DICKEY: And I think this is great for Country overall. It's all about the music. It's all about giving these artists who have built Country to where it is today, who've have made Country great and provide them a platform to get in the studio and do what they do best, which is to inspire us, to pull us closer, to have us think about our lives, to give us music that allows us to bookmark moments in our lives that will be forever linked to one of their songs.
ALL ACCESS: Reba's resume includes not just music, but film, TV, Broadway and so much more. Meanwhile, Cumulus has already taken an artist like Kix Brooks and utilized his talents on so many of its radio and syndication platforms. Is there a plan to utilize Reba's talents in a similar way?
DICKEY: We would be remiss if we didn't tap in to all of those talents and to utilize them. So I would say, as a tease: I fully anticipate Reba having an even bigger influence on Nash Icon, the format and the platform as it relates to radio and what we're doing in broadcast radio. She's just amazing, and she really is sort of the beacon. And her vote of confidence in what we're doing and support of what's been created here I think will be the shot heard - not only around Nashville - but the shot heard around the world.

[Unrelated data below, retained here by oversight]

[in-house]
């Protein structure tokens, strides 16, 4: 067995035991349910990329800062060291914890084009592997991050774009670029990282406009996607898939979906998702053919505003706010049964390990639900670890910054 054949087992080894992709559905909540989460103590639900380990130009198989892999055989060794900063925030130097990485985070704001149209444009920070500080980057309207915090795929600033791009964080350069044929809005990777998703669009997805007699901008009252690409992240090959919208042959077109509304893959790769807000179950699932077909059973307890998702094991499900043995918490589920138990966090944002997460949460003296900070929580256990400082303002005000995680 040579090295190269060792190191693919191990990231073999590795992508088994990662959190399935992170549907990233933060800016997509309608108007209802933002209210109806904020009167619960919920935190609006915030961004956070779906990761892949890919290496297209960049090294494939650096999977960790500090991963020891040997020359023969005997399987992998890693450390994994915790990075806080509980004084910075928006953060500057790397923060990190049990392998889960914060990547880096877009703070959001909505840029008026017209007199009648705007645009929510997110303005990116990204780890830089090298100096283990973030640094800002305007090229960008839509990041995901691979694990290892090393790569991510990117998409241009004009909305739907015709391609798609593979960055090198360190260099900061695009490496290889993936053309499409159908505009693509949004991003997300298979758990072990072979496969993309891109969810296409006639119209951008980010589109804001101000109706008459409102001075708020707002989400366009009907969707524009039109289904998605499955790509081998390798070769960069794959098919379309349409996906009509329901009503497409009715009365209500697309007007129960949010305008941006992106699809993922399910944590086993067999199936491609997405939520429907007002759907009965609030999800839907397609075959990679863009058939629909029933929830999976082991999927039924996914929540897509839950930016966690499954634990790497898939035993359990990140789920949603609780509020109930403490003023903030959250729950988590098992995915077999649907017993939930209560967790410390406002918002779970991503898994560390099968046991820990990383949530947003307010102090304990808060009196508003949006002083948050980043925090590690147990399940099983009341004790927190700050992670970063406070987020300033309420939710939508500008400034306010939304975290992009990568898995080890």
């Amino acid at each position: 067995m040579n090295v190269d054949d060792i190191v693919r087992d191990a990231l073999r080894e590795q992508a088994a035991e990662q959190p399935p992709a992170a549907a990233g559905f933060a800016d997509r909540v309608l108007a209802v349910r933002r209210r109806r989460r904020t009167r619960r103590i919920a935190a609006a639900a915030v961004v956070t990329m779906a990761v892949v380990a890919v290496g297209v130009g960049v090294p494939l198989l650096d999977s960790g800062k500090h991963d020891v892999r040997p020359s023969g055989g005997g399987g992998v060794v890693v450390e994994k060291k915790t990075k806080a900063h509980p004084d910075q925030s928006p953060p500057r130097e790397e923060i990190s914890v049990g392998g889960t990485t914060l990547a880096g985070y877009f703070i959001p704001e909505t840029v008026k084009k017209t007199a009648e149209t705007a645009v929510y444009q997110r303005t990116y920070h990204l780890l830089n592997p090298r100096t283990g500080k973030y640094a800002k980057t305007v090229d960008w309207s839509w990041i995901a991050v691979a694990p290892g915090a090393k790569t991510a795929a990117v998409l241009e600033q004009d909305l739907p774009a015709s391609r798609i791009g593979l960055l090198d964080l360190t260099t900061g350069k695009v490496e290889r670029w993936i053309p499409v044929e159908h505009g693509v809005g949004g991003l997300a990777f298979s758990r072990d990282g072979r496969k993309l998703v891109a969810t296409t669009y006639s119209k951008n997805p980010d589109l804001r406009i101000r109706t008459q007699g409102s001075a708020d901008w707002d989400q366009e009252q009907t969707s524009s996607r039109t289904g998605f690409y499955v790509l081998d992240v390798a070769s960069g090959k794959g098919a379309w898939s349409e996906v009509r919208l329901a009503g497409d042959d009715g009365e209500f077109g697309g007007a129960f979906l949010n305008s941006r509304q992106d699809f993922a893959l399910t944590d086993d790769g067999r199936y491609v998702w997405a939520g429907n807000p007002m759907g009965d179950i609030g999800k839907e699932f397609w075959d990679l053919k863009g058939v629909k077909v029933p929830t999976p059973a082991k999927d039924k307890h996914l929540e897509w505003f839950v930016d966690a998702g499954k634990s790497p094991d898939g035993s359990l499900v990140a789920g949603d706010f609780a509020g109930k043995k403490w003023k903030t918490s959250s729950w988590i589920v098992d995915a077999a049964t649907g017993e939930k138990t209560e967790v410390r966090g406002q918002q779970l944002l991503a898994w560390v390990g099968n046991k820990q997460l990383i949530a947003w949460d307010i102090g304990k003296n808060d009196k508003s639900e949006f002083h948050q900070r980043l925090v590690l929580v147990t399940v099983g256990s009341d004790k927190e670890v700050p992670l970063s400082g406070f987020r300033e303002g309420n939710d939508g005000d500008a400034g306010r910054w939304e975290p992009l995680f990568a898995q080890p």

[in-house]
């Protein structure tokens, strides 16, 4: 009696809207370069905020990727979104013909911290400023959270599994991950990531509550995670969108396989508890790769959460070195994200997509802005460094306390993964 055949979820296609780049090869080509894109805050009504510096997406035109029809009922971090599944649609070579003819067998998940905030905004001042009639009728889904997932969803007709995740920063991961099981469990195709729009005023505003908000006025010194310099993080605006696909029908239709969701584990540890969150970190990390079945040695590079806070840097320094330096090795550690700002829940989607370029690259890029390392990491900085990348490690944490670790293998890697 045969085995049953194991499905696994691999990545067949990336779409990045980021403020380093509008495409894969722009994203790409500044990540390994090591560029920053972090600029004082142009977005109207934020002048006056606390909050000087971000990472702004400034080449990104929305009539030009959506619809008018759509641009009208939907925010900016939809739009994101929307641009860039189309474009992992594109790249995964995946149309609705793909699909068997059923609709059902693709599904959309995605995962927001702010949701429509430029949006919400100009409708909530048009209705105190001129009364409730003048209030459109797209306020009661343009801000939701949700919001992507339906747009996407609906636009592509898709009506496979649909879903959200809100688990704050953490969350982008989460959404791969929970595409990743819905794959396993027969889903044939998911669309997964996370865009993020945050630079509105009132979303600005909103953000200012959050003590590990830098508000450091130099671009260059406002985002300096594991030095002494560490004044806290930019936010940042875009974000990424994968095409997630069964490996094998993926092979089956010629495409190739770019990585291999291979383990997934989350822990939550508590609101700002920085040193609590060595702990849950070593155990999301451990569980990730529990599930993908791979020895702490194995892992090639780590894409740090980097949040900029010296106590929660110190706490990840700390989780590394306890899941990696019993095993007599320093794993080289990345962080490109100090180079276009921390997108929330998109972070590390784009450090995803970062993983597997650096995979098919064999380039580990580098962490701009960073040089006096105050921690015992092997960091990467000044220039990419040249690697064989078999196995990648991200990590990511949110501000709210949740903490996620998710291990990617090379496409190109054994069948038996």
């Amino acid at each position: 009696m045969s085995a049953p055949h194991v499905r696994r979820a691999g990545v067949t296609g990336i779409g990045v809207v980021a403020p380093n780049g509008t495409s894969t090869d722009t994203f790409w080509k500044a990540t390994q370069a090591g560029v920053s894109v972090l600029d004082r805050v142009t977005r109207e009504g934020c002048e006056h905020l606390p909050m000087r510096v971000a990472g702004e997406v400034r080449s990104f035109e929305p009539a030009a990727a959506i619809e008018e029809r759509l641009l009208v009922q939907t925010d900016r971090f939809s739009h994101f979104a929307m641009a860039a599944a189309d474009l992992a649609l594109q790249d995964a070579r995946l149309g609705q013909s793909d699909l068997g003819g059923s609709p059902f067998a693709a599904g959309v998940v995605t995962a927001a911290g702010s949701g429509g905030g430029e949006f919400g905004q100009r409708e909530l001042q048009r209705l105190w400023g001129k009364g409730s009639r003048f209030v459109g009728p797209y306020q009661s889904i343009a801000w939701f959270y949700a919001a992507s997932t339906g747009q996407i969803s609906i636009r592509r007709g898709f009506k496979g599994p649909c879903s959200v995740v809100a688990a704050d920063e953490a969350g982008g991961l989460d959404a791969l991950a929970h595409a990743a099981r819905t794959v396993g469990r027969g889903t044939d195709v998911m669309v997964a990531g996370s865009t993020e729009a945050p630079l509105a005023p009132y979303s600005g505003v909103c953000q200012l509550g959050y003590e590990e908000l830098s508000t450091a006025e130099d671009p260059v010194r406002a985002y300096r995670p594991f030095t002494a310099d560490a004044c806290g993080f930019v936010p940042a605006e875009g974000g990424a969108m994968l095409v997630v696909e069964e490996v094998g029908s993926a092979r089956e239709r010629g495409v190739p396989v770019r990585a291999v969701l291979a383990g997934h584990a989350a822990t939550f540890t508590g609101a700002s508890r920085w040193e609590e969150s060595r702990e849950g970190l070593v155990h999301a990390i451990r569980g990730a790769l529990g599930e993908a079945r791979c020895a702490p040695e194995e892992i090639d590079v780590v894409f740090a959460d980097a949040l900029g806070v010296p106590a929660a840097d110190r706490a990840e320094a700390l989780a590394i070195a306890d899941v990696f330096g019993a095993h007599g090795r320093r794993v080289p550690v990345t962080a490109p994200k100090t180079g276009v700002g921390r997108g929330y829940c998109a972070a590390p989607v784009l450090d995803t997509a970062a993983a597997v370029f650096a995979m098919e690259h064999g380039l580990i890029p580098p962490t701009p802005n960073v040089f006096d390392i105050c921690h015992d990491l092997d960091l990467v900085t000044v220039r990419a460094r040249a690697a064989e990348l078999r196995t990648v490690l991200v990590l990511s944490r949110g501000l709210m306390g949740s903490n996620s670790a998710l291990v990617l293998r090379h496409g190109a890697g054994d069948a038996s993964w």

ALL ACCESS: What about getting other radio groups beyond Cumulus on board with support of music from Reba and future "Icon" artists?
BORCHETTA: The platform is really custom-built to start at Icon. And if we have something that is so dynamic that it does cross over and spill in to mainstream Country, then fantastic. But NASH Icon starts with NASH. And when we have the appropriate record, it's not beyond the realm of possibility that you push all the faders up and it gets to start at the NASH brand as well as NASH Icon. So it remains to be seen. The music has to compete; that's the bottom line.
We're not coming in to this with any kind of free pass. We have to make compelling music and continue to do our jobs as a record company. So, when we get to that moment, there are a lot of opportunities we have just within the Cumulus platform, to make enough noise to sell tickets, to sell music, to continue to keep these artists vital. If it crosses over, fantastic. But we've got to be honest with ourselves. If there are other broadcast companies that might put up a wall or something, we have got to be good enough to where they buy past that. And I'm confident in our artists and in our A&R teams and in our company that we'll be able to do that. So that will remain to be seen for right now, but we know what our job is.